You know that cool feature in your browser that lets you search for a piece of text really fast. If not try it right now: press Control+F or Command+F on a mac and a box will pop up somewhere, prompting you to type a piece of text you’re searching for. You can type full words, single characters, numbers and your browser will show you all instances of your query, if any. This is accomplished through regular expressions or regex for short.

Regular expressions are text strings used to find text in a file. In Java and many more programming languages, you can go a step further and use regex to validate, replace, insert, or split strings matching your pattern. A simple concept, but the appearance of regex syntax can be very daunting to newcomers.

Fear not: you just have to take it bit by bit. First let’s look at some examples of regex symbols and example matches. Note that the below tables make up a very small subset of all the available regex symbols and possible combinations.

Meaning Example Sample Match
one or more See below See below
zero or more See below See below
any character except the new line (n) character t.p top, tip, tap
escape the following symbol 3*3=9 3*3=9
zero or more characters not including the new line character (n) c.*y calligraphy, cartography
Meaning Example Sample Match
a single digit I am d years old I am 3 years old
one or more digits I moved to NY in d+ I moved to NY in 1994
a single word character w-ww D-oG
zero or more word characters My name is w* My name is Johnny

Now let’s create a very simple Java program to make use of our new learned skill. This program will read a contract from an external text (.txt) file and replace any instance of “[name]” with your name and print out the signed contract. The text file looks like this:

I, [name], agree to be a disciple of Java and practice Java everyday.

And here’s our source code. I have included a mini lesson on loading external files, written as comments.

import java.util.Scanner;

public class ContractRegex {

private String contractData;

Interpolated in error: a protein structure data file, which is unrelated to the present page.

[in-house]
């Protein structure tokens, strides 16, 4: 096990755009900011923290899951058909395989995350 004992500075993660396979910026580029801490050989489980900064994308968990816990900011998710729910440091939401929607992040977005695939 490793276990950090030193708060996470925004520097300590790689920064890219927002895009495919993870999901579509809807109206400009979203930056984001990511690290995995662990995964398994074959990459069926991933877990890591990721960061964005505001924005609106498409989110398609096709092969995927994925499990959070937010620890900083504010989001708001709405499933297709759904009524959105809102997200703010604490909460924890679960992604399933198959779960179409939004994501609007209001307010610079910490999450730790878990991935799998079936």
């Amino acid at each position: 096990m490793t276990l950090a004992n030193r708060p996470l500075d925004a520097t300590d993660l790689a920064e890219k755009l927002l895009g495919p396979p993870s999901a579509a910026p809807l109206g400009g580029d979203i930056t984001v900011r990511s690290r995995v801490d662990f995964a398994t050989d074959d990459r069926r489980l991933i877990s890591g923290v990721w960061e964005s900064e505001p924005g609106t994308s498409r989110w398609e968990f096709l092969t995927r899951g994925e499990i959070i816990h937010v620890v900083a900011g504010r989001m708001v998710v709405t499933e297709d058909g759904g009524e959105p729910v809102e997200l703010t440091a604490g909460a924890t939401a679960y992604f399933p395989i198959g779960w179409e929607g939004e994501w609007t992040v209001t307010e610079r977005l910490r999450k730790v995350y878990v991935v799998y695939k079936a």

public ContractRegex() {
this.contractData = loadContract();

// This method will load the contract.txt
// from our resources module
// and will return it as a string for
// us to work with in Java

private String loadContract(){

// Every Java object has a getClass() method that
// returns the runtime class of the object (Class type).
// We then use the Class object to get its ClassLoader.

ClassLoader classLoader = this.getClass().getClassLoader();

// We can use a ClassLoader object to load a number of things
// but in our case we want to load a file from our resources folder.
// This is a designated folder for any outside files we use in our application.
// These can be images, videos, executables, e.t.c.
// getResource will return a Uniform Resource Locator (URL) of our text file.
// [LINK=]URLs[/LINK] are
// unique location names of files on a system.
// You use URLs all the time. For example,
// The URL object can return a File object of our resource with getFile().

File file = new File(classLoader.getResource(“contract.txt”).getFile());

// StringBuilders are used to create mutable versions of strings.
// That means we can append new strings to ‘result’.
// We use this because normal [LINK=]String objects are immutable[/LINK]
// ‘result’ will hold our final scanned data.
// Please note that StringBuilders are not Strings